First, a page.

Ina Fried

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Dalton Caldwell’s Newest Venture: Giving Apps a Better Home Page

The premise of Dalton Caldwell’s latest venture is so simple, it is almost hard to believe there is a business to be had.

The project, App.Net, aims to create a more useful Web landing page for iPhone and Android apps, improving the odds that those browsing on the Web will actually download the program they are researching. Think of it as an About.me for apps.

However, in hearing today how the process works, it is a bit easier to understand why there might indeed be an opportunity. Today, mobile app creators typically point users to their apps’ page in the App Store or Android Market — a page over which they have little control and one that sometimes even lists competitors’ apps. Those that do have their own landing page can have a badge linking to the app store page, but have no way of telling what happens to users once they click on that button.

App.Net aims to improve both of those experiences, offering mobile developers a custom landing page for each app they create. The page consists of a series of optional modules, from screenshots to descriptions to a link to the official app store page. Developers can also offer social media connections such as the ability to follow the developer on Twitter or Facebook as well as the option to tweet, “Like” or “+1″ app pages they like.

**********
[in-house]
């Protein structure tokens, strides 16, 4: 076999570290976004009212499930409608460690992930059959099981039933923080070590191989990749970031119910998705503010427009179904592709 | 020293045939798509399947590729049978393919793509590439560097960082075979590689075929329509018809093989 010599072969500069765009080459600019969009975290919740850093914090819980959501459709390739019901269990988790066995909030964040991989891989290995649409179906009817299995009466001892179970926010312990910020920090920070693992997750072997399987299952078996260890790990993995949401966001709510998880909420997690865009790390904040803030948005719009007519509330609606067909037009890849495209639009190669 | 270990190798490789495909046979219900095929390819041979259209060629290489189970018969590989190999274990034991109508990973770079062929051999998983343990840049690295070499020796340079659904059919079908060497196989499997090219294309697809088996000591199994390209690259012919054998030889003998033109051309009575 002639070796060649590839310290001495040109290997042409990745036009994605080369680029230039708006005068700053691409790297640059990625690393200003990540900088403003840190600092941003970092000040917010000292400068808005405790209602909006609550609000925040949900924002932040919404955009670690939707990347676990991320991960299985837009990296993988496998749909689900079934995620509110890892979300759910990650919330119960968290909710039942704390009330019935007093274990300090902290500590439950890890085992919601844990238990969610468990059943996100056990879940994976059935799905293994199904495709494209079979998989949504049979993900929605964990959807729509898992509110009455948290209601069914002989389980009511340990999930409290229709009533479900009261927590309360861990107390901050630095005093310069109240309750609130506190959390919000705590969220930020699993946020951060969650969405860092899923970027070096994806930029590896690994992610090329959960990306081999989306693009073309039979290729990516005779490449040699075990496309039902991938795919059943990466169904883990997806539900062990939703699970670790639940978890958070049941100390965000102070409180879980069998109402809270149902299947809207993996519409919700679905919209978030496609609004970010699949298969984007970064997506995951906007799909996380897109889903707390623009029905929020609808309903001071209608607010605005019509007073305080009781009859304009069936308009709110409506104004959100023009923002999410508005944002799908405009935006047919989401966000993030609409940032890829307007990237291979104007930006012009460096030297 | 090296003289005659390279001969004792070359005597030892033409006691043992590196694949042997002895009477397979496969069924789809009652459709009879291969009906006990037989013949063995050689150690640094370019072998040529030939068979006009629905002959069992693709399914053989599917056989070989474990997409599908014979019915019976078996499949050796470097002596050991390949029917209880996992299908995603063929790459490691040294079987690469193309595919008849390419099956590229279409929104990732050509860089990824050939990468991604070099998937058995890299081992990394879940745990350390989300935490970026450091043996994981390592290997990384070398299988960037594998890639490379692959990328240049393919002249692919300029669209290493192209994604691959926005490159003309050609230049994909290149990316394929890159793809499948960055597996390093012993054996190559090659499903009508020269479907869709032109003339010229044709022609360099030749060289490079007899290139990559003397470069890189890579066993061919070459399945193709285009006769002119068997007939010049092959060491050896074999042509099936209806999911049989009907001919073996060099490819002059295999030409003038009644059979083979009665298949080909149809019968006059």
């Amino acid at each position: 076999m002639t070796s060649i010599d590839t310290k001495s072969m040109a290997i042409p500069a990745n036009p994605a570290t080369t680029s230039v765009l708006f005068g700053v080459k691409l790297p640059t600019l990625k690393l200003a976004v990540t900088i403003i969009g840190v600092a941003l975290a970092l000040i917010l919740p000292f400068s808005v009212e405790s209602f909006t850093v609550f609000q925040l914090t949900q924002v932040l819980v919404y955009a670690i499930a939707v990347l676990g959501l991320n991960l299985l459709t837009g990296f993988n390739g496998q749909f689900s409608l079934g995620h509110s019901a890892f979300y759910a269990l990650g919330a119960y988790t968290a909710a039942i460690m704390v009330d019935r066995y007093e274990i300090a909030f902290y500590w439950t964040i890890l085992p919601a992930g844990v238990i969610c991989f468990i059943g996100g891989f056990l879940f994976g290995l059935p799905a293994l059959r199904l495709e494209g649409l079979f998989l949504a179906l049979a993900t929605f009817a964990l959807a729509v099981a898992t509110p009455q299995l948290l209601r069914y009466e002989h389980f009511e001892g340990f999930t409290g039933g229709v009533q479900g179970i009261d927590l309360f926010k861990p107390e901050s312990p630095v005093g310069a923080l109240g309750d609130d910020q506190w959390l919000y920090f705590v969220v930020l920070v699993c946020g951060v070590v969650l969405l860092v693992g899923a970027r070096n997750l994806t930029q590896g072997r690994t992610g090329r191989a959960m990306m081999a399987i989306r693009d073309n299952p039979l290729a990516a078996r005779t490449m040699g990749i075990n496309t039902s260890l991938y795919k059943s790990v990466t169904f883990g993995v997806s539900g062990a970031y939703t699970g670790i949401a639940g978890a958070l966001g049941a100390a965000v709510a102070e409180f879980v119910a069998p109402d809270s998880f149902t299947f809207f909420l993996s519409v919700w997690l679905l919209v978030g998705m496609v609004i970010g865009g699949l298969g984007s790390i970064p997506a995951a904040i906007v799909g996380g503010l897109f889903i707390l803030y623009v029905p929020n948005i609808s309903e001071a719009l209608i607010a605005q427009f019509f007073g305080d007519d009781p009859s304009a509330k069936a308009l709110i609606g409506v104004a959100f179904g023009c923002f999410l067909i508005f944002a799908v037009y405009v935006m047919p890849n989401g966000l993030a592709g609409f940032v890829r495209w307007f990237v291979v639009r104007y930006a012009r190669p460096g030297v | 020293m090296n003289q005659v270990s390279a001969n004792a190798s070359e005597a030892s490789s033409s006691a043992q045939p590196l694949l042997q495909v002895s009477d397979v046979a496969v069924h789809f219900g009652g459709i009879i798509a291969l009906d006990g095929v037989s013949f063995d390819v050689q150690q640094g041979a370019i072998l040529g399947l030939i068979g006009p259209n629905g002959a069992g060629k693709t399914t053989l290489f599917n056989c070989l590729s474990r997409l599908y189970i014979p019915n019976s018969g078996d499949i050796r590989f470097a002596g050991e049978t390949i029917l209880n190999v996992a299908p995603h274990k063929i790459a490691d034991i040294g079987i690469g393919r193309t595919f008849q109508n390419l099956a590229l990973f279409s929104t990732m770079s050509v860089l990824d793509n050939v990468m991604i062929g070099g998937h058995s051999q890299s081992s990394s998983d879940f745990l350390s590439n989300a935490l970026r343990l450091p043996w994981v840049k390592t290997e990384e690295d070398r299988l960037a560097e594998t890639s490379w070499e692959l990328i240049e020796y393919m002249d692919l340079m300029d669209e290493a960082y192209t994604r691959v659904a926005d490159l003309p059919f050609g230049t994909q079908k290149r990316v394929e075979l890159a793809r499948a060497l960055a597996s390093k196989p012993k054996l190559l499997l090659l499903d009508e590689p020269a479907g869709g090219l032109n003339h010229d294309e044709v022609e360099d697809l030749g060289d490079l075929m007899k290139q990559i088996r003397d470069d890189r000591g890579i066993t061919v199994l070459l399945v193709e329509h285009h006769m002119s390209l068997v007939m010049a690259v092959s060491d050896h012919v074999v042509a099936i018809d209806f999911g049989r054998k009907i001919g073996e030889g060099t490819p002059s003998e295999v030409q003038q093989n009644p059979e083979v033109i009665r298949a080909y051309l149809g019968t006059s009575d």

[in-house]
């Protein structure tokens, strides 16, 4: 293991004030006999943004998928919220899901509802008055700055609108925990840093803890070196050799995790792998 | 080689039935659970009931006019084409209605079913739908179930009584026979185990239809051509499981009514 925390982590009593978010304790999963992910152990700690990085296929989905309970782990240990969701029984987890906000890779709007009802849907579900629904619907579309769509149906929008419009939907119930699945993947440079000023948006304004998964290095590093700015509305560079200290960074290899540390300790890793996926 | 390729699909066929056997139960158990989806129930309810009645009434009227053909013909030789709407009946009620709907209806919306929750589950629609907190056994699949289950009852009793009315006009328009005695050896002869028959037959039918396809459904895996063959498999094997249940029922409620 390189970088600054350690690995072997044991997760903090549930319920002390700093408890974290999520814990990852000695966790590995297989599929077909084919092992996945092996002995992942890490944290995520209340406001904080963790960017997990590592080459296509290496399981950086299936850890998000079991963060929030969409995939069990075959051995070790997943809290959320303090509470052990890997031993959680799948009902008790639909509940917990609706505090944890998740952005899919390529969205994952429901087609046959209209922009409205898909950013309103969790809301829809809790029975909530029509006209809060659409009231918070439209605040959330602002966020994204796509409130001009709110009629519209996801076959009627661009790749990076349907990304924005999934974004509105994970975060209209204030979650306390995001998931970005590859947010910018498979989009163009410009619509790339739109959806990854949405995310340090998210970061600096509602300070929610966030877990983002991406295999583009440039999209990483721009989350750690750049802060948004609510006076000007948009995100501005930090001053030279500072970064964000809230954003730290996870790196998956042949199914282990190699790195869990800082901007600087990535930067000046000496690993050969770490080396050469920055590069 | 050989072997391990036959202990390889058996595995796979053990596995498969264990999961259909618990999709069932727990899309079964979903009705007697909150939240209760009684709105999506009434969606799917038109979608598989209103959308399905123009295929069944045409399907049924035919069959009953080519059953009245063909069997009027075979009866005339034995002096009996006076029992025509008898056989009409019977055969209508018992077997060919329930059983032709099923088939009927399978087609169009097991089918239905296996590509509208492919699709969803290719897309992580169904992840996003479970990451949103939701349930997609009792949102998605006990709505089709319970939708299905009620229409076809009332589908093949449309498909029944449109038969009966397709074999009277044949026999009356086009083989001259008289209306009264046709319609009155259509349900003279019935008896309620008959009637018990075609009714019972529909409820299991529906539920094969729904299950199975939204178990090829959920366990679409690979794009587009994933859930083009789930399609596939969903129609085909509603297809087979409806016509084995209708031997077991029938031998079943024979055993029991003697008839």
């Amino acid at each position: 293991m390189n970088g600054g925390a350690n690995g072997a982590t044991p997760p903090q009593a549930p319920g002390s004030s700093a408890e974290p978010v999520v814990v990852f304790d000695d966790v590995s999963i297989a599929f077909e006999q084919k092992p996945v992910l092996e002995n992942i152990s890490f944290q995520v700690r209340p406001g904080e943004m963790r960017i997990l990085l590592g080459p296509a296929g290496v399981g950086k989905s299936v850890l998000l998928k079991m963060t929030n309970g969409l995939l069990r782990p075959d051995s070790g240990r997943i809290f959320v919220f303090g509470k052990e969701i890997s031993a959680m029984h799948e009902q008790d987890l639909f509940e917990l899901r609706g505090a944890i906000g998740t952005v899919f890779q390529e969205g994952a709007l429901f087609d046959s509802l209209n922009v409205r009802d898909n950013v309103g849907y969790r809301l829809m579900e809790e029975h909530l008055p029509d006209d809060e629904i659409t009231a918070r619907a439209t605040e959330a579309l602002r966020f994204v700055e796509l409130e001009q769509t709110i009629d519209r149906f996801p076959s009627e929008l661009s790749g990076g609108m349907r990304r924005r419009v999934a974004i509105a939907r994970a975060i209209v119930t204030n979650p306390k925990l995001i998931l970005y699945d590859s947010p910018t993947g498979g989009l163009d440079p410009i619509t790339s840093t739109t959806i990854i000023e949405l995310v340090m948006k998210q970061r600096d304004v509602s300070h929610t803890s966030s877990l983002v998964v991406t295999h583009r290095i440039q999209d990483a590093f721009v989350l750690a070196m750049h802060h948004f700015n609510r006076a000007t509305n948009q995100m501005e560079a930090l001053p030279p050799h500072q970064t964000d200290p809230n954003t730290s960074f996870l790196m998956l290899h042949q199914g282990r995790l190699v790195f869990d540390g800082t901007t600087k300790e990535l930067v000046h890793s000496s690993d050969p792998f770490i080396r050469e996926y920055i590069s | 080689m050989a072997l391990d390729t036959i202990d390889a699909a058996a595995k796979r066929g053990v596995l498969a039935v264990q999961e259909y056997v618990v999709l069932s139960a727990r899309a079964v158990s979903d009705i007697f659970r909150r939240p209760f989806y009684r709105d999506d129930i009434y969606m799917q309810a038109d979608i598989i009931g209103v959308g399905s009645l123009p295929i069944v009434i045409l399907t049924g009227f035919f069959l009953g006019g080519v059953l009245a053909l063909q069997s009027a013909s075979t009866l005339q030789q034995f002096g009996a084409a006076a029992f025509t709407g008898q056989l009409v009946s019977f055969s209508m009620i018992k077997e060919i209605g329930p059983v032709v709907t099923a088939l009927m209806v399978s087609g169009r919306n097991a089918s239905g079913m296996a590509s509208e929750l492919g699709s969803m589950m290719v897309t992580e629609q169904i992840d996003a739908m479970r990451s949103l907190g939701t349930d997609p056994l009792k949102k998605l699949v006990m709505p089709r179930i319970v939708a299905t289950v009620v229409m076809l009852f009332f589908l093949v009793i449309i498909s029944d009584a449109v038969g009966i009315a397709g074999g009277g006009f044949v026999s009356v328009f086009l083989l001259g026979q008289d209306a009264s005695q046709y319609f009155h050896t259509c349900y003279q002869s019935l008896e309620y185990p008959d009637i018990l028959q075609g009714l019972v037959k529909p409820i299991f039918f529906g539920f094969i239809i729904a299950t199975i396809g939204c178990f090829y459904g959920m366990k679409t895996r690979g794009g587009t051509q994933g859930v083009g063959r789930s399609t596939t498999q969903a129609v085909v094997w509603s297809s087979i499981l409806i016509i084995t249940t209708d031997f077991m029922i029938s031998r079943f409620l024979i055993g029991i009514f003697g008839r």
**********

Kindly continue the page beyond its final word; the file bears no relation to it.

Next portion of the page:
“It’s meant to be really really easy,” Caldwell told AllThingsD this week. Caldwell is best known as the former CEO of music service imeem, which was sold to Myspace for a fire-sale price back in 2009.

The service is free for small developers looking to promote a single app, with monthly fees of between $12 and $49 charged to developers who want to promote multiple pages. For that fee, customers get access to App.Net’s landing page creation tools as well as analytics to see what is happening to visitors that show an interest in the app.

Caldwell, at least, is convinced the service will fill a need. Caldwell says he recently spun off his last venture, photo-sharing service picplz, as a separate entity, retaining an ownership stake and a spot on the board, but ceasing day-to-day operational control.

“It was a tough decision but I think focusing is very important,” he said. Caldwell is keeping most of his staff as well, bringing in a handful of new people to run picplz, which faces steep competition against the larger Instagram service.

As for App.Net, Caldwell has signed up a list of several other app makers as launch partners, including Evernote, Bump and Rdio.

(Correction: The original version of this article stated that picplz was spun off last week, based on a misunderstanding in an interview done with Caldwell. Picplz was actually quietly spun off several weeks ago, which was noted in a post last week on TechCrunch.)


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The problem with the Billionaire Savior phase of the newspaper collapse has always been that billionaires don’t tend to like the kind of authority-questioning journalism that upsets the status quo.

— Ryan Chittum, writing in the Columbia Journalism Review about the promise of Pierre Omidyar’s new media venture with Glenn Greenwald